• Reversing grant of summary judgment as to manufacturer and seller defendant, affirming as to parent company:  In re Publication Paper Antitrust Litigation, 690 F.3d 51 (2d Cir. August 6, 2012).  After the DOJ’s investigation became public, private lawsuits were brought against manufacturers of publication paper.  Defendant Stora Enso North America Corp. (“SENA”) ultimately was acquitted by a jury of criminal antitrust violations.  The Second Circuit reversed summary judgment as to SENA based on private meetings and phone conversations between SENA’s president and the president of the amnesty applicant that undisputedly occurred soon before three price increase announcements.  The Court of Appeals rejected the district court’s decision to treat the amnesty applicant’s president’s testimony in the criminal trial to be of limited value on the basis that English was not the native language of the two presidents.  The appellate court also found that there was sufficient evidence from which a jury could conclude that the presidents’ agreement, if proven, was both a material and a “but for” cause of the price increases.  The court affirmed summary judgment as to SENA’s parent, as there was no evidence that the parent had any direct involvement in decisions regarding the marketing, sale or pricing of publication paper in the United States.

  • Affirming dismissal of UCL claims for failure to allege reliance on or injury from misleading announcement and dismissal of CLRA claims for failure to allege false or deceptive representations when made:  Sateriale v. R.J. Reynolds Tobacco Co., 687 F.3d 1132 (9th Cir. July 13, 2012).  After reversing dismissal as to unilateral contract and promissory estoppel claims, the Ninth Circuit affirmed the district court’s dismissal of UCL and CLRA claims.  Plaintiff’s UCL claims and CLRA claims, in part, were predicated on the allegation that defendant announced it was terminating a coupon program in six months and represented that coupon holders could redeem the coupons for another six months.  Plaintiffs’ UCL claims failed because they did not allege that they purchased additional products in reliance on the announcement or that they delayed in redeeming their coupons.  Plaintiffs’ CLRA claims were also based on the allegation that defendant represented before the announcement that consumers could redeem the coupons for awards.  That CLRA claim failed because plaintiffs did not assert that the representations were false or deceptive when made.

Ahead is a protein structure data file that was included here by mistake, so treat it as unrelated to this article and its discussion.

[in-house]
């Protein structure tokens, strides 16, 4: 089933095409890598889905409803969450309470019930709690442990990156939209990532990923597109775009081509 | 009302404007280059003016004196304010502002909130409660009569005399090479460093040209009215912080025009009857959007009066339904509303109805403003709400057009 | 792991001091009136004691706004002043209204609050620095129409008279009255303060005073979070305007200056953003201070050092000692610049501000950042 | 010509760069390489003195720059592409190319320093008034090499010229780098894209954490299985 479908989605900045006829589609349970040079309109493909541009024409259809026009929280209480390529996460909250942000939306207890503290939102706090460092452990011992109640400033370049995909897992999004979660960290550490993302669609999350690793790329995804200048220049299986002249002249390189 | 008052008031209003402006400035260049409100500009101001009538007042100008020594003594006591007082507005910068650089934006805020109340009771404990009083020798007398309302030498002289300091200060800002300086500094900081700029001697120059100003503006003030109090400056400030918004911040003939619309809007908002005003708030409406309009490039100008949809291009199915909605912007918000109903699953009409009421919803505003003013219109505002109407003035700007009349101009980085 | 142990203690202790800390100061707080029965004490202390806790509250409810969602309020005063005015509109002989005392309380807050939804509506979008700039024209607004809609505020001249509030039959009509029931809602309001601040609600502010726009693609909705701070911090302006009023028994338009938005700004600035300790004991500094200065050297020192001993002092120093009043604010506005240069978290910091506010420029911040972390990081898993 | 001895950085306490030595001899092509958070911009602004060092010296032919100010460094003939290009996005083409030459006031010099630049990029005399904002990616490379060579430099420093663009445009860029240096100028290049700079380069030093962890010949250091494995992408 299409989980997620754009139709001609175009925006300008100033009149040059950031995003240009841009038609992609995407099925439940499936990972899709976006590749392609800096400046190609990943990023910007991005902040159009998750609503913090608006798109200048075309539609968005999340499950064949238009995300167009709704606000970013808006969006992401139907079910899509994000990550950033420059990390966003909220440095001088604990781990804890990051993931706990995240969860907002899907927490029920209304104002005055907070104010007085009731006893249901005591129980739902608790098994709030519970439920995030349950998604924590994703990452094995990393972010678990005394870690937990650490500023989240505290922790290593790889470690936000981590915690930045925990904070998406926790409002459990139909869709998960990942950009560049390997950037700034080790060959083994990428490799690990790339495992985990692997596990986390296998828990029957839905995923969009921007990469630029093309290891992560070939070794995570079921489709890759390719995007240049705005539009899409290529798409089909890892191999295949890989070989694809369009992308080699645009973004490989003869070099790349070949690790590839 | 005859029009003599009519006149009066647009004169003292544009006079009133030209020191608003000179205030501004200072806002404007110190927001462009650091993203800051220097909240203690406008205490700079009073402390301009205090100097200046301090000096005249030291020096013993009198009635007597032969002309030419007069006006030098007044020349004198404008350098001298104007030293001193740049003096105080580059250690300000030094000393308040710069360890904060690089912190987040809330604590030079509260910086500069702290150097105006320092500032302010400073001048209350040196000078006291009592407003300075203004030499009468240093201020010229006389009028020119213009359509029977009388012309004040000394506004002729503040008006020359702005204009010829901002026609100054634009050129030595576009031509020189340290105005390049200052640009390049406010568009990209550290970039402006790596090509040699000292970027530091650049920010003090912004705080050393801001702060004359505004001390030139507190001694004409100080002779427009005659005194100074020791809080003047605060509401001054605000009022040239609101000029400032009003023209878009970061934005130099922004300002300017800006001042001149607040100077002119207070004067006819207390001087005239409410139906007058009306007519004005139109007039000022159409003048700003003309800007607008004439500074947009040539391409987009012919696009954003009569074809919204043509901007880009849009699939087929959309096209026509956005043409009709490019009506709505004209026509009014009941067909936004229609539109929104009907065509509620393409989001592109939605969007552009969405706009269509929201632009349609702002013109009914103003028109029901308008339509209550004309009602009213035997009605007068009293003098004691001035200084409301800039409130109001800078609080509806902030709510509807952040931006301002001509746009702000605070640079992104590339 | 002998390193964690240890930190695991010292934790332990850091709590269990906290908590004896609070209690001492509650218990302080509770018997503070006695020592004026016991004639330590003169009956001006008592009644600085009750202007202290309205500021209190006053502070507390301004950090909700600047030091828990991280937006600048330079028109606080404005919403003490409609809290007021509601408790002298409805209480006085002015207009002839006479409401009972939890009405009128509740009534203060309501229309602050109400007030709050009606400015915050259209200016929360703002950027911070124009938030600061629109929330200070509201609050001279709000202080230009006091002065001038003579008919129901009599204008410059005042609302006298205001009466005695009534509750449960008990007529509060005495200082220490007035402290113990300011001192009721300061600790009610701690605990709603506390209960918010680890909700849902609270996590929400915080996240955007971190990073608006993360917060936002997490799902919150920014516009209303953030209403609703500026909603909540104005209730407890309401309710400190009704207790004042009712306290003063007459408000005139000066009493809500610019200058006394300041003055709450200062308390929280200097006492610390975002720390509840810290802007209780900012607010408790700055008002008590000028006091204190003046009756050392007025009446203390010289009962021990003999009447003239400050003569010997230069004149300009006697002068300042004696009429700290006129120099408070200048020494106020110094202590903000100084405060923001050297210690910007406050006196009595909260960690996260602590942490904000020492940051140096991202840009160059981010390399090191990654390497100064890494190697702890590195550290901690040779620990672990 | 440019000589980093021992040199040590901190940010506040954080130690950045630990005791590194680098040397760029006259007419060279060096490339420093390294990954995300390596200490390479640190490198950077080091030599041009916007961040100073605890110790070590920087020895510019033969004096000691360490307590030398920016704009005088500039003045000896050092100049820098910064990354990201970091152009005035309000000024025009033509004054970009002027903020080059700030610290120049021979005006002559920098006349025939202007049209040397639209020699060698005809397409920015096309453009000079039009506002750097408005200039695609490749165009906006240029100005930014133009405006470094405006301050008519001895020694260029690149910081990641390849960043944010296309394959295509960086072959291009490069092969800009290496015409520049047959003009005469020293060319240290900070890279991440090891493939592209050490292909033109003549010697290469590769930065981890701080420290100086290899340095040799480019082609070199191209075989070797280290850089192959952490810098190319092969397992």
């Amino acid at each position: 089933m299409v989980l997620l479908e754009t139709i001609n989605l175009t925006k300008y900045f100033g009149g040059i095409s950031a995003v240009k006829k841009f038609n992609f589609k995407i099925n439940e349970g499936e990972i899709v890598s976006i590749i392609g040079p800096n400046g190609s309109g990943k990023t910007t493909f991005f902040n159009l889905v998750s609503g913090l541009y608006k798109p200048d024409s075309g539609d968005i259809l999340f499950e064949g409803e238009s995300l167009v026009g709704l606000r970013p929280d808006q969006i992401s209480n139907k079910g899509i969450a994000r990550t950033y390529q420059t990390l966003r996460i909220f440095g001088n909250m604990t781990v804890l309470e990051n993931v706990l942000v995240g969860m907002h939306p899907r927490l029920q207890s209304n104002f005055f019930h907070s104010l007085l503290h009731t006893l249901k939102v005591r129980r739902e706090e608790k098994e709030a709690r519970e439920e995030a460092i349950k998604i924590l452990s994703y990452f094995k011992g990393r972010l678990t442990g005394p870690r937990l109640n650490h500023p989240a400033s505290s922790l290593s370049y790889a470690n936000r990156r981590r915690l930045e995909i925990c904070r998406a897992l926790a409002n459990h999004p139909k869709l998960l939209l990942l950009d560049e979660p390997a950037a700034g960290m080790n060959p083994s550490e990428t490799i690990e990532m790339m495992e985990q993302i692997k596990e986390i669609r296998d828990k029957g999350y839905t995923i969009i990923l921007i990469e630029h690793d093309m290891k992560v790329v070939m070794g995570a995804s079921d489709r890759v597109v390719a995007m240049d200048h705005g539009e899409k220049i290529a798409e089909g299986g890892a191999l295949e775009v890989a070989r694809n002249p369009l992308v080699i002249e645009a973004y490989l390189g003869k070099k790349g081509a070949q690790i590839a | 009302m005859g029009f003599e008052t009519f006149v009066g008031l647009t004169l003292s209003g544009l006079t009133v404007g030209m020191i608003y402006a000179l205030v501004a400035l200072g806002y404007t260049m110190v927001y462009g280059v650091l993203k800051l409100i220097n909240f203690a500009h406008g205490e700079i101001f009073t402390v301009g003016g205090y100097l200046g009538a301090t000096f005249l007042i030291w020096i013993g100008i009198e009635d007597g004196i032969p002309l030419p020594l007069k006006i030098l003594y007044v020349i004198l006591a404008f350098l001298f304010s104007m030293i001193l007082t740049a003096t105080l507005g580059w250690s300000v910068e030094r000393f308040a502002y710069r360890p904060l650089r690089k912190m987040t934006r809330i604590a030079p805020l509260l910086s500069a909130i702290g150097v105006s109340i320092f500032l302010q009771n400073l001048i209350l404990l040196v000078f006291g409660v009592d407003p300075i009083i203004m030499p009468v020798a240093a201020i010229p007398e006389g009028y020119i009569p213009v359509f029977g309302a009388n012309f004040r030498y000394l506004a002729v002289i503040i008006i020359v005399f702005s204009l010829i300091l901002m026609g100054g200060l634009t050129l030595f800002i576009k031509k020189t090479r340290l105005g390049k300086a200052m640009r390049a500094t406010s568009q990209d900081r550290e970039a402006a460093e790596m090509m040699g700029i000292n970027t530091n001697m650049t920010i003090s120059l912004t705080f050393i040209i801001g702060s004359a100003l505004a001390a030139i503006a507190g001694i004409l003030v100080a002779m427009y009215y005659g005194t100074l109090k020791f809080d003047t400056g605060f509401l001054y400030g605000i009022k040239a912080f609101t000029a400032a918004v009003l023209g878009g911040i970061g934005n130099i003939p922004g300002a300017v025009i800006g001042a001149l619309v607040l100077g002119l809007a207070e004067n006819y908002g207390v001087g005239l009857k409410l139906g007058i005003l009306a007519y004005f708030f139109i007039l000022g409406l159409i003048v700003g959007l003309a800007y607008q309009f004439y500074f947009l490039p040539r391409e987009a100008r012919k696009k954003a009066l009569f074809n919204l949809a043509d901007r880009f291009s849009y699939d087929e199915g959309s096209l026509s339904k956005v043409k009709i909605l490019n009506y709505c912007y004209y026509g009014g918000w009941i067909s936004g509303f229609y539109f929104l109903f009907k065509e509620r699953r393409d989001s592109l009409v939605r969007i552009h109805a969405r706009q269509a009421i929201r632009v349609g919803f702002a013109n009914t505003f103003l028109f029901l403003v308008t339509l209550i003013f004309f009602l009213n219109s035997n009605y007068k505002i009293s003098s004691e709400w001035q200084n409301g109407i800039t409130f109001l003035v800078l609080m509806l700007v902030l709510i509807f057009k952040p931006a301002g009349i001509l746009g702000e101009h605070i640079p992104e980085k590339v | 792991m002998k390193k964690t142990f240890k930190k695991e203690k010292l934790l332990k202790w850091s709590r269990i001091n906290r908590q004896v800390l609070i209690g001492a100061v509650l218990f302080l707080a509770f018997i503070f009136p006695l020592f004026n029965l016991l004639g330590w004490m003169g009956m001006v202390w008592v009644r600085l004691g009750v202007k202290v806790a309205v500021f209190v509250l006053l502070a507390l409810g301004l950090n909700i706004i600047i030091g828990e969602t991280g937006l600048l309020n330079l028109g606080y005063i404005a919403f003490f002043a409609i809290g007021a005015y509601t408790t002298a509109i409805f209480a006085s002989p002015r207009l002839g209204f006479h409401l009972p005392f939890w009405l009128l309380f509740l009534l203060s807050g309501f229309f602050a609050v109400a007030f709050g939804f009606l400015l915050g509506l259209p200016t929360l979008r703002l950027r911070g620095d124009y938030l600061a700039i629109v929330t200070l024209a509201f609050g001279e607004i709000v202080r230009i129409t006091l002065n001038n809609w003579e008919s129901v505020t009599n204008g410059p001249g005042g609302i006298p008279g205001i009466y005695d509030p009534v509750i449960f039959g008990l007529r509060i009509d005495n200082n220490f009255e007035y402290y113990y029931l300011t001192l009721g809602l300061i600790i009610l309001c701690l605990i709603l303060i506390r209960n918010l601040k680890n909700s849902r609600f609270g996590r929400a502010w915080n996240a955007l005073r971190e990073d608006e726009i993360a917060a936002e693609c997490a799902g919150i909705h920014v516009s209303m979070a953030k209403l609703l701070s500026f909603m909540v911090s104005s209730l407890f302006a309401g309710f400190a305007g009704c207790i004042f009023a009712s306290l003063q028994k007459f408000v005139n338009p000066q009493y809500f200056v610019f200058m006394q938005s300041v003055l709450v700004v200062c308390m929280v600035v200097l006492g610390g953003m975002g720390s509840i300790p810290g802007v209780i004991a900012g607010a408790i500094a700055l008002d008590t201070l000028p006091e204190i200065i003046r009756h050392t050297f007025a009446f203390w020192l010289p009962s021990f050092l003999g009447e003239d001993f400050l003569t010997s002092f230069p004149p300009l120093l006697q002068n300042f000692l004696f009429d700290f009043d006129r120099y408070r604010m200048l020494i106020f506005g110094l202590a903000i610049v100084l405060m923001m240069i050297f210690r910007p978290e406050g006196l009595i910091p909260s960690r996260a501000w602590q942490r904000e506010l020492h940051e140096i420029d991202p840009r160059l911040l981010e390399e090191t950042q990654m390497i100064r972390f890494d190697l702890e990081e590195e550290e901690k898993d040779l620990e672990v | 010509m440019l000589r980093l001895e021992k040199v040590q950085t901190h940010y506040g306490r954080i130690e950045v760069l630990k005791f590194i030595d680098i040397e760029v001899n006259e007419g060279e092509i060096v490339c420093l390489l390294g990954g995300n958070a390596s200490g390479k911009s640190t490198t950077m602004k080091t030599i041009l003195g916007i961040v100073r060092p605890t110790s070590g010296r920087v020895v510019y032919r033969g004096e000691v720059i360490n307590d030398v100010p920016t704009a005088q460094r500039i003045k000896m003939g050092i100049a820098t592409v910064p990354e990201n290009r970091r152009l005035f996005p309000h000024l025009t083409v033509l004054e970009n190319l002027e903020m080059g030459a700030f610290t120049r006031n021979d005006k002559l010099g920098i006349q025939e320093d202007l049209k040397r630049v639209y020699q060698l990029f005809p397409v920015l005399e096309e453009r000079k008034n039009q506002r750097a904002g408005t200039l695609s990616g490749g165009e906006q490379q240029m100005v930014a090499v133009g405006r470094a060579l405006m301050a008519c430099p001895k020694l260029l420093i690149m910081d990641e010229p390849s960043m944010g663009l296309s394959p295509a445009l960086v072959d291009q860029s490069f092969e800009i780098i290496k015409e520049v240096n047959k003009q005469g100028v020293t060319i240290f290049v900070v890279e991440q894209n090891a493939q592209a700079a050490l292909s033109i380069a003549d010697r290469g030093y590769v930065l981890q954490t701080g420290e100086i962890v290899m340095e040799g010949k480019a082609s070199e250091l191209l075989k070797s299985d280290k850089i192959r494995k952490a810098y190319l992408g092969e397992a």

United States District Courts

  • Granting motion for certification of nationwide UCL, FAL and CLRA class notwithstanding Mazza:  In re Pom LLC Marketing and Sales Practices Litigation, 2012 WL 4490860 (C.D.Cal. September 28, 2012).  Plaintiff alleged that pomegranate juice producer’s advertisements of health benefits are false and misleading.  As defendant was located solely in California, developed its marketing strategies in California and produced its products in California, defendant did not challenge whether the application of California law to a nationwide class was constitutionally permissible.  Rather, defendant relied on the Ninth Circuit’s 2012 decision in  Mazza to argue that no nationwide class could be certified because of California’s governmental interest choice of law analysis.  As to the first step in that analysis, the district court found that defendant failed to meet its burden of showing that foreign law, rather than California law, should apply.  Defendant submitted a chart summarizing each state’s laws, but did not indicate which of those laws differ from California’s laws.  As to the second and third steps, defendant did not apply the facts of the case to those laws or demonstrate, beyond citing to Mazza, that a true conflict exists.  “Having failed to identify any true conflict, Pom necessarily fails to carry its burden to demonstrate that the interests of any foreign jurisdiction outweigh California’s interest in applying its own consumer protection laws to the facts of this case.”  The court rejected the argument that the reliance inquiry necessarily presents predominately individualized issues on the basis that “an inference of reliance arises as to the entire class where, as here, material misrepresentations have been made to the entire class.”